We had a great dive at Close Encounters in Pemuteran–negligible current, good visibility and lots of critters to see. The expert eyes of dive guide Abdul pointed out creatures great and small. We even saw a shark wedged under a ledge–in a space too small to get my camera into (wish I had a tiny GoPro for that shot). Everyone comes to the pirates of Sea Rovers in Pemuteran to dive Menjangan, but be sure to allow enough time in your holiday to check out our great local reefs as well.
Hairy squat lobsters live in the crevices of barrel sponges
This moray wasn’t too shy and kept poking his head out when I was shooting the sweetlips
This photogenic sweet lips was sharing space with the moray eel. Had to keep an eye on my fingers while shooting
Anemone crabs have long hair-like projections on their arms to filter food from the water
With extra magnification, you can see the eggs inside this cleaner shrimp
Maybe one of these false clownfish is the dominate female in this anemone
Did you know that many of the lovely fish we regularly see on the coral reef have the ability to change their sex? The biological term is ‘sequential hermaphroditism,’ and wrasses, moray eels, gobies and clownfish are known to do this.
According to Wikipedia
“A school of clownfish is always built into a hierarchy with a female fish at the top. When she dies, the most dominant male changes sex and takes her place. In the wrasses (the family Labridae), sex change is from female to male, with the largest female of the harem changing into a male and taking over the harem upon the disappearance of the previous dominant male.”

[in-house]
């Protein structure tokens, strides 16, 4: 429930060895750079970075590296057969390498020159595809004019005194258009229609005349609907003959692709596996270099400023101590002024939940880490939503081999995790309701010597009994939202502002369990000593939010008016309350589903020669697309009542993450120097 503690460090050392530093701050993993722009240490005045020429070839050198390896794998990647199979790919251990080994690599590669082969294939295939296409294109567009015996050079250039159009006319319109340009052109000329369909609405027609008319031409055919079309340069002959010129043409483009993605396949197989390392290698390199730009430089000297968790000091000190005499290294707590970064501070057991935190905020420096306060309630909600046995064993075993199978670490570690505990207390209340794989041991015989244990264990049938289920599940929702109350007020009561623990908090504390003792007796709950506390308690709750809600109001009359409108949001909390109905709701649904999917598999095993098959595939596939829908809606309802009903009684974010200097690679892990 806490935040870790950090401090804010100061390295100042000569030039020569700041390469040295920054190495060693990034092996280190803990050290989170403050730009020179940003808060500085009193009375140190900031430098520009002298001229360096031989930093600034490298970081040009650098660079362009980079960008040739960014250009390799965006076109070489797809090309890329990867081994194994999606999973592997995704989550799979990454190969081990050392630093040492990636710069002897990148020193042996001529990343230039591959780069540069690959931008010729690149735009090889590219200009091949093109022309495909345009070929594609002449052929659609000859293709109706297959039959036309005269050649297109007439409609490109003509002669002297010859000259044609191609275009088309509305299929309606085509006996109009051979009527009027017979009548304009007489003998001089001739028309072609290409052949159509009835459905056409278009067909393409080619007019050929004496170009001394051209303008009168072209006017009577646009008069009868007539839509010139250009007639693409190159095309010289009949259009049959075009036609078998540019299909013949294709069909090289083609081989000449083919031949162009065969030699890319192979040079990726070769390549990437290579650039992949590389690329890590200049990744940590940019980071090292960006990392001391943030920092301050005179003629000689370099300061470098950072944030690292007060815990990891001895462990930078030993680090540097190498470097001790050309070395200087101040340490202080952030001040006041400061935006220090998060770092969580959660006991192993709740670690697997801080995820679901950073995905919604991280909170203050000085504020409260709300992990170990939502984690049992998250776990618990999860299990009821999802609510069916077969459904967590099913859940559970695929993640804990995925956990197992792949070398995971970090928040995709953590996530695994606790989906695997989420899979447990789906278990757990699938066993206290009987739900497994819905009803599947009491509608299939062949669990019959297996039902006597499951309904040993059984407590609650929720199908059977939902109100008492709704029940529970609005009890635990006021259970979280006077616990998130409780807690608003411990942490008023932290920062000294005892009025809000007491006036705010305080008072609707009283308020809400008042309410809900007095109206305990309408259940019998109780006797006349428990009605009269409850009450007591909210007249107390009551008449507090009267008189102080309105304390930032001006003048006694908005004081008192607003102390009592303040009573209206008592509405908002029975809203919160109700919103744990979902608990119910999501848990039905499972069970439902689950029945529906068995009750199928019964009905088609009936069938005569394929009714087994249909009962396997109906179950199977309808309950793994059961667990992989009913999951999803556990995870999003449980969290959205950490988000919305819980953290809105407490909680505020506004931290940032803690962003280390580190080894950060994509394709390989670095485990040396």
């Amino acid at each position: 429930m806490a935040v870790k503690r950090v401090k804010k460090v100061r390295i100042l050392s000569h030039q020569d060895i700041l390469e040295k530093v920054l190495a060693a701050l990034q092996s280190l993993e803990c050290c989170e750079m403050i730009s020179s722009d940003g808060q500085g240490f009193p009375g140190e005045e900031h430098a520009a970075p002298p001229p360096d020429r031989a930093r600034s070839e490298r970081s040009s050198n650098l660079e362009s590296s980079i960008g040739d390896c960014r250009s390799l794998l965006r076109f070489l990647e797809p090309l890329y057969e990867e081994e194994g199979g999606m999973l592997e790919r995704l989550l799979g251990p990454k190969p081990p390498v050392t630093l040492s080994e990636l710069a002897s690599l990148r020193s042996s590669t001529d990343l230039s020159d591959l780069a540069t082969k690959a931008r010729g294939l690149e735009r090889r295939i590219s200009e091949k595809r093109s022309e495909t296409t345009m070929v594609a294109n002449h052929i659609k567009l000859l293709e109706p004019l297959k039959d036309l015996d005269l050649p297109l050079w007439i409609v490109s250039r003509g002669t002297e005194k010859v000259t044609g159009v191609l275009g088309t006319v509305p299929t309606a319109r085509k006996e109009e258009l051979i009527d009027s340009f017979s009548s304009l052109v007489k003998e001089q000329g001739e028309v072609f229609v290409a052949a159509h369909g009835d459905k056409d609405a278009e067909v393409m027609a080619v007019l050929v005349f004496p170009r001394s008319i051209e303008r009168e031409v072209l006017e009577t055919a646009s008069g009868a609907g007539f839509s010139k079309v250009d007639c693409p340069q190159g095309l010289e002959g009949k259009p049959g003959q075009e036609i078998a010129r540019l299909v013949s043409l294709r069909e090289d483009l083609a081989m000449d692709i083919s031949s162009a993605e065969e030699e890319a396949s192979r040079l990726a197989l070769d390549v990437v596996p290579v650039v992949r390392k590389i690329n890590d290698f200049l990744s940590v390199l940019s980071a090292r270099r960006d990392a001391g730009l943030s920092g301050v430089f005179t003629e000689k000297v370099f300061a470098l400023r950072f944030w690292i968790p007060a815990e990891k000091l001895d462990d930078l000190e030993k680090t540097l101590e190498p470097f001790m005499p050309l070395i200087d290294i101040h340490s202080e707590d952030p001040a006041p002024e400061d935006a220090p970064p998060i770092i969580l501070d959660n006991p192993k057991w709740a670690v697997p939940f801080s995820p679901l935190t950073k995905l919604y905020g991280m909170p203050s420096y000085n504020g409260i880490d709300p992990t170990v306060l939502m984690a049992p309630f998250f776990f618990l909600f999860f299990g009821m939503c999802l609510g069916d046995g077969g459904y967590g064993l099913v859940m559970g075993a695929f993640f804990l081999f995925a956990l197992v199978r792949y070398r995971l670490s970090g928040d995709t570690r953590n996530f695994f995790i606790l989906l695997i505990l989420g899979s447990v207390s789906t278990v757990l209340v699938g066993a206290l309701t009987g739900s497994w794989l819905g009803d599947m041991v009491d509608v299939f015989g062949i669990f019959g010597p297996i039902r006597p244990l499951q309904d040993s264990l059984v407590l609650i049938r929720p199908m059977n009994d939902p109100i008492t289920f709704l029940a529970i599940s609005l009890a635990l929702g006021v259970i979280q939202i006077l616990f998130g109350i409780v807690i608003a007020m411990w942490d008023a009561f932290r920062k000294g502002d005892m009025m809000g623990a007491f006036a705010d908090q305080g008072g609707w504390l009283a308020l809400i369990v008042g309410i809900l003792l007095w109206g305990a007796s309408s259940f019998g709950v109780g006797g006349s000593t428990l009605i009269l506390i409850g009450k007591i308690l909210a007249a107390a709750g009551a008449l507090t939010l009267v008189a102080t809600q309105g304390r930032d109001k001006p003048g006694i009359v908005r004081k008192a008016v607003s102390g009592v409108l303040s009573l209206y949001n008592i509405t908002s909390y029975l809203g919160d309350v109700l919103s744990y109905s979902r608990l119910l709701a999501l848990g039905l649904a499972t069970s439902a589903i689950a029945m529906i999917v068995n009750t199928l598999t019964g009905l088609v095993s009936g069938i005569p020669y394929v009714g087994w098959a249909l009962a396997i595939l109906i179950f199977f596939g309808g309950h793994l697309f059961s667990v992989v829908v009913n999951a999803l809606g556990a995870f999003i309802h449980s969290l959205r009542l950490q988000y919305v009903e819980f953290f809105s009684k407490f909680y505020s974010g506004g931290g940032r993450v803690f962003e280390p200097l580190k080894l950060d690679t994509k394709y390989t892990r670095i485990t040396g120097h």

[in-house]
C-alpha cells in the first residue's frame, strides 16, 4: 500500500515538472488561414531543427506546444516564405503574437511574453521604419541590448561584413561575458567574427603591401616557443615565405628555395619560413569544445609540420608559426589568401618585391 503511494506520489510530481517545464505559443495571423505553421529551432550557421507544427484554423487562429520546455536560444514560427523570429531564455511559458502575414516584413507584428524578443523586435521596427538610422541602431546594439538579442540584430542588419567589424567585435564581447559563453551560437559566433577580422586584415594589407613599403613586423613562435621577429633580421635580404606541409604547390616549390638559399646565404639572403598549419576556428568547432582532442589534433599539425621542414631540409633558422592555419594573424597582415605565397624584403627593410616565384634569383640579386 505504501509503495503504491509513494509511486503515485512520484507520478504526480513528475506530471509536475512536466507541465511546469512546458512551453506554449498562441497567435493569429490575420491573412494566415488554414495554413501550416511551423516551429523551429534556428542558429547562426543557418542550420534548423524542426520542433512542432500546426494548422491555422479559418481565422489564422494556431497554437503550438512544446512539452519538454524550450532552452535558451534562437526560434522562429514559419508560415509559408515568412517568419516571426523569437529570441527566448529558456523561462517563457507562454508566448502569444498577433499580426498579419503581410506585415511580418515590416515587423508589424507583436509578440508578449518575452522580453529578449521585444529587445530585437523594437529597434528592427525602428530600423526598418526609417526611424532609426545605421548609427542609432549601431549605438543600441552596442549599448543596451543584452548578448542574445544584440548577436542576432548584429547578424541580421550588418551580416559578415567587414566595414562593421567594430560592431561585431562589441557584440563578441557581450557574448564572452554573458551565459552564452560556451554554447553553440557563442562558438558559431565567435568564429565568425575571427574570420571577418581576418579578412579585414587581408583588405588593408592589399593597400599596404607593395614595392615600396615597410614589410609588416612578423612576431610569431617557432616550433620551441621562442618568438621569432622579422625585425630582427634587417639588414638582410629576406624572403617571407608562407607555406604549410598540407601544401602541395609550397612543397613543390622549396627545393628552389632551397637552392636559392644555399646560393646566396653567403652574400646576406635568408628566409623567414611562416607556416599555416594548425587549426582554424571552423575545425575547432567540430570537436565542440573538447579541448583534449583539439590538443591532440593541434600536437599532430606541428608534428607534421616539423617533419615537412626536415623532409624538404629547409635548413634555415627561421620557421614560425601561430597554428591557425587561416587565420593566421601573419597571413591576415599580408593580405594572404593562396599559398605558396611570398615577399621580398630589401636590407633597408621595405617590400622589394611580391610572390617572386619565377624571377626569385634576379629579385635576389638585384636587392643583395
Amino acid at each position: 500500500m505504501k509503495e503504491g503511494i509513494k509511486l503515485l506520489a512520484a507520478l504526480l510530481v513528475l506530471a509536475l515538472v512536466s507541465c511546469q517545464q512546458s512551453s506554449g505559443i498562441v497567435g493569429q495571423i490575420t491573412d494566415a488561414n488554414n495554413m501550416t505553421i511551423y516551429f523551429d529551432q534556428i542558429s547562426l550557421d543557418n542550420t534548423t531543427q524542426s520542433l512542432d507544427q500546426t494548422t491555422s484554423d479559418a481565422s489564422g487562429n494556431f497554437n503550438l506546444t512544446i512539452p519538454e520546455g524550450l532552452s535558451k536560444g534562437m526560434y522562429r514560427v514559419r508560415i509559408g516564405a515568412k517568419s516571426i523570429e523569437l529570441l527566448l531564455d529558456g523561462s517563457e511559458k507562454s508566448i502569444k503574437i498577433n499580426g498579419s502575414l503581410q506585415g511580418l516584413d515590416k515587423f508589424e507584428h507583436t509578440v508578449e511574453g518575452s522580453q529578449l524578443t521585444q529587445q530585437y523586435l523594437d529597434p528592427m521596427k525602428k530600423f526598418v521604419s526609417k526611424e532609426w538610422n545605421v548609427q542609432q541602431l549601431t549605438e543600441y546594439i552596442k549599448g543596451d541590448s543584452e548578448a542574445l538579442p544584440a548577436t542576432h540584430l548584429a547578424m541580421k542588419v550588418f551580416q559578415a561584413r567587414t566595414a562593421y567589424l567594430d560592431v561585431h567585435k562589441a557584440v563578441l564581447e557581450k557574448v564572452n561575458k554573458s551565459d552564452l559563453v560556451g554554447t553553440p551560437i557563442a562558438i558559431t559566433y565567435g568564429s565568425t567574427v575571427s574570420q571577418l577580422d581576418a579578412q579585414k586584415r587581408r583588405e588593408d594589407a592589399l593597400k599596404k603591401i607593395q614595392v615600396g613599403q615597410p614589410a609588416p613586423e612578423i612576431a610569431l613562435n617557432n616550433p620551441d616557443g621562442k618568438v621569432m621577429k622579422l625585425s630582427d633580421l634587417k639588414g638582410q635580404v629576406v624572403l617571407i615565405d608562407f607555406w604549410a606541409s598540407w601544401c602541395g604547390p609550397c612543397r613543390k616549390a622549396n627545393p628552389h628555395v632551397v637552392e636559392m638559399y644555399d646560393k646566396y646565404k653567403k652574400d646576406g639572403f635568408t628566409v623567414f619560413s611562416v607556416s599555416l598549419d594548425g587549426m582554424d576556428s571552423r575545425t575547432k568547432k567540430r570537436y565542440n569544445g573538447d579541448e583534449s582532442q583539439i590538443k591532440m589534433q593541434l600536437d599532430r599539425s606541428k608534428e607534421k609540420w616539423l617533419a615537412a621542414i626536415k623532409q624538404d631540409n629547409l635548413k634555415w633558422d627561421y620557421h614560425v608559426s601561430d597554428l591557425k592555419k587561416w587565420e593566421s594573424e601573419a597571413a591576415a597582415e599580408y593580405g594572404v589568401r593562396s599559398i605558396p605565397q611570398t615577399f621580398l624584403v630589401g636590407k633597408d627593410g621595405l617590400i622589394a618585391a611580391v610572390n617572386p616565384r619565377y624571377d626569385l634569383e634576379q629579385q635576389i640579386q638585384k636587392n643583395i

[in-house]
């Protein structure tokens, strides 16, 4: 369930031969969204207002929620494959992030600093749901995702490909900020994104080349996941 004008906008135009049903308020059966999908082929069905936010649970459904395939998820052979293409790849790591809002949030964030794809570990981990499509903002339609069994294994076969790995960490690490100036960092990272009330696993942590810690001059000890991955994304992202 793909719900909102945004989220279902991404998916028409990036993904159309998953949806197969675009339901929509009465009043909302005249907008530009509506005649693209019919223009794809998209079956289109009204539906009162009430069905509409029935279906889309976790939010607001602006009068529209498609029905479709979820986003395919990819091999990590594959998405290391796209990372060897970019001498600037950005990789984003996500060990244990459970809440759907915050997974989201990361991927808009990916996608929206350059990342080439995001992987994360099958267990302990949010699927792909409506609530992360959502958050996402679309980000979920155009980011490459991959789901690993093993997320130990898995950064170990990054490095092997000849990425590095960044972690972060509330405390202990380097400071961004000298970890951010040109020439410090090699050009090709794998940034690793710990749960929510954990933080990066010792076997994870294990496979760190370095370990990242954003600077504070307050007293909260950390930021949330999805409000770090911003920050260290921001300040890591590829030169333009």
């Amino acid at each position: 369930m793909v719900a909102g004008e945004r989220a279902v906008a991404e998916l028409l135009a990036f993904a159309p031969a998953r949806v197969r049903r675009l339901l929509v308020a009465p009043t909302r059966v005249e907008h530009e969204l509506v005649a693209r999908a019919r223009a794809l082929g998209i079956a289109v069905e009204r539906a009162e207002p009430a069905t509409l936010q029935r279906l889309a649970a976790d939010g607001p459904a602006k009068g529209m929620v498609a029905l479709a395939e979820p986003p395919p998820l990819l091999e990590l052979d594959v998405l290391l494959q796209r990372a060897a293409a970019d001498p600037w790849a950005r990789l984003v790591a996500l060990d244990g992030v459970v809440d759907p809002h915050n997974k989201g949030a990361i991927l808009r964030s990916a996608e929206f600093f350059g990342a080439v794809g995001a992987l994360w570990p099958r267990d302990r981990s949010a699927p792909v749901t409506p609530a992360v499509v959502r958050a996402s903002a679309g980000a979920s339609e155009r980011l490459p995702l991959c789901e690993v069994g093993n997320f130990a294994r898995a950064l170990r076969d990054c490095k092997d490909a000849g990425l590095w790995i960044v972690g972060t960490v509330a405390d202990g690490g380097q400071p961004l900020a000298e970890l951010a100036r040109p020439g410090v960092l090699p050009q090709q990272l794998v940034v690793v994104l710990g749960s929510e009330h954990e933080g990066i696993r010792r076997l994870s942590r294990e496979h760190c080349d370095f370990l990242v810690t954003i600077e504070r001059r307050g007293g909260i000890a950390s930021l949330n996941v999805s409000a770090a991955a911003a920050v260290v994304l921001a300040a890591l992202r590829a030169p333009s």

The Spanish hogfish is one of the larger Caribbean wrasses
The blue-ribbon eel is one of the most beautiful
The fire goby is one of my favorites
The wench hasn’t been diving in a few days, so had to go to the archives to get some photos to share with the brethren. These nudibranchs were shot during my 2015 dive safari in Bali.
Living on the edge
All the spiky bits–maybe it’s a punk nudi
The orange rhinophores & gills don’t seem to match the yellow & blue polka dots
Some fish change dramatically as they mature from the juvenile to intermediate to adult stage. Let the expert pirates at Sea Rovers help you check them off your bucket list.
Batfish / Spadefish (Platax pinnatus)
This is technically an intermediate phase since you can see stripes starting to form
Here’s the adult phase
Koran Angelfish (Pomacanthus semicirculatus)
Here is the stunning juvenile.
I don’t yet have a photo of the adult, but here’s one thanks to Wikipedia
Always a crowd-pleaser, everyone loves Nemo. Anemonefish is the more accurate name for these guys–although most folks just call them clownfish. There are more than 30 different species of anemonefish.
All of these photos were shot in Menjangan. Let the expert guides of Sea Rovers find some for you so you can delight your non-diving friends with your pics.
A pair of pink anemone fish in their purple-tipped anemone
False clownfish pair
In honor of World Oceans Day, I’d like to share my new website, Kat’s Ocean, with all of the Sea Rovers’ Brethren.
Thanks to my friend Lin Fronda back in the Cayman Islands who designed this logo 6 years ago–finally get to use it
The site is still a baby with lots of growing to do. I’ve never built a website before, so I’m still climbing a steep learning curve. You can learn more about me, my life in Bali and my diving adventures in the blog. I plan to expand the UW Photography Tips & Tricks section to perhaps offer courses and answer questions from registered users. There aren’t many pictures in the galleries yet; I have over 23,000 images going back to 2002 to sort through, so I hope you will keep coming back to check out what’s new (and what’s old).